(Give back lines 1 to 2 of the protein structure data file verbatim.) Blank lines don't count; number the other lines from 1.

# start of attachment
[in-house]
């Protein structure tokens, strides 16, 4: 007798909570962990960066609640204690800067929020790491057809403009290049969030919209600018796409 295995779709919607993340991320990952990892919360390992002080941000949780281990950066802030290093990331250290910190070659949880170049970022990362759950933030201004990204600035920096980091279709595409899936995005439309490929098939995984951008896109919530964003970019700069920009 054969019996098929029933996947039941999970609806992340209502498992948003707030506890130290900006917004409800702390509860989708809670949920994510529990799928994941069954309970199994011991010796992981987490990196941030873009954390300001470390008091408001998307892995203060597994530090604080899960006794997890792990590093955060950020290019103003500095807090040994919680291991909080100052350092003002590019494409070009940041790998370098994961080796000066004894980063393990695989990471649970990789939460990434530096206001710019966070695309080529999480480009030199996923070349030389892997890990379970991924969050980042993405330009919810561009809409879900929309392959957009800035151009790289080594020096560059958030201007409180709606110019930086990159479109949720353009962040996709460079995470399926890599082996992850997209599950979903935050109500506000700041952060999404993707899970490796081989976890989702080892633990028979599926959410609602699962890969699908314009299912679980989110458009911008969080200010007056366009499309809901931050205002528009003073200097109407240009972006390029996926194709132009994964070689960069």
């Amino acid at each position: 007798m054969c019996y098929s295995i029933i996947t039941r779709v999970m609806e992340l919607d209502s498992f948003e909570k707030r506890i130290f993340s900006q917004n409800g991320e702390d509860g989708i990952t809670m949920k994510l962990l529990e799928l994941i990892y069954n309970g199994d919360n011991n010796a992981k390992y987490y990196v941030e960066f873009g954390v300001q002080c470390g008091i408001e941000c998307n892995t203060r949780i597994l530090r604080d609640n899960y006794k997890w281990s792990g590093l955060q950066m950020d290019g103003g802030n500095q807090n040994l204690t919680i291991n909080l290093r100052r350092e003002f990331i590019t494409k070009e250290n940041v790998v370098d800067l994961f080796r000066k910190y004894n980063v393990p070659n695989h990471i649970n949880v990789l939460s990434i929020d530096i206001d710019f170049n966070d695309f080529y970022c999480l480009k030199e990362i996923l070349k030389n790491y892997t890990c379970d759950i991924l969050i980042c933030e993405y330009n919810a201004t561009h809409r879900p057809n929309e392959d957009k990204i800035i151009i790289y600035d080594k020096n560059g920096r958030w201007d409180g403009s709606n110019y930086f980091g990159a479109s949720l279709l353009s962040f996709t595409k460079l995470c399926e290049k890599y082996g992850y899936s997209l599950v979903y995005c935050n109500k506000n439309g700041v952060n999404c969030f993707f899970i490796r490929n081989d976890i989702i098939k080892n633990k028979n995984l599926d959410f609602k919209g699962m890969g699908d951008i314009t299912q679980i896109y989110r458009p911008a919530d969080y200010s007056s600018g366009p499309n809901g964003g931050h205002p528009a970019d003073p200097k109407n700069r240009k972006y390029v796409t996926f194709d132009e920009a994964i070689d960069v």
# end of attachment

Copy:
[in-house]
């Protein structure tokens, strides 16, 4: 007798909570962990960066609640204690800067929020790491057809403009290049969030919209600018796409 295995779709919607993340991320990952990892919360390992002080941000949780281990950066802030290093990331250290910190070659949880170049970022990362759950933030201004990204600035920096980091279709595409899936995005439309490929098939995984951008896109919530964003970019700069920009 054969019996098929029933996947039941999970609806992340209502498992948003707030506890130290900006917004409800702390509860989708809670949920994510529990799928994941069954309970199994011991010796992981987490990196941030873009954390300001470390008091408001998307892995203060597994530090604080899960006794997890792990590093955060950020290019103003500095807090040994919680291991909080100052350092003002590019494409070009940041790998370098994961080796000066004894980063393990695989990471649970990789939460990434530096206001710019966070695309080529999480480009030199996923070349030389892997890990379970991924969050980042993405330009919810561009809409879900929309392959957009800035151009790289080594020096560059958030201007409180709606110019930086990159479109949720353009962040996709460079995470399926890599082996992850997209599950979903935050109500506000700041952060999404993707899970490796081989976890989702080892633990028979599926959410609602699962890969699908314009299912679980989110458009911008969080200010007056366009499309809901931050205002528009003073200097109407240009972006390029996926194709132009994964070689960069």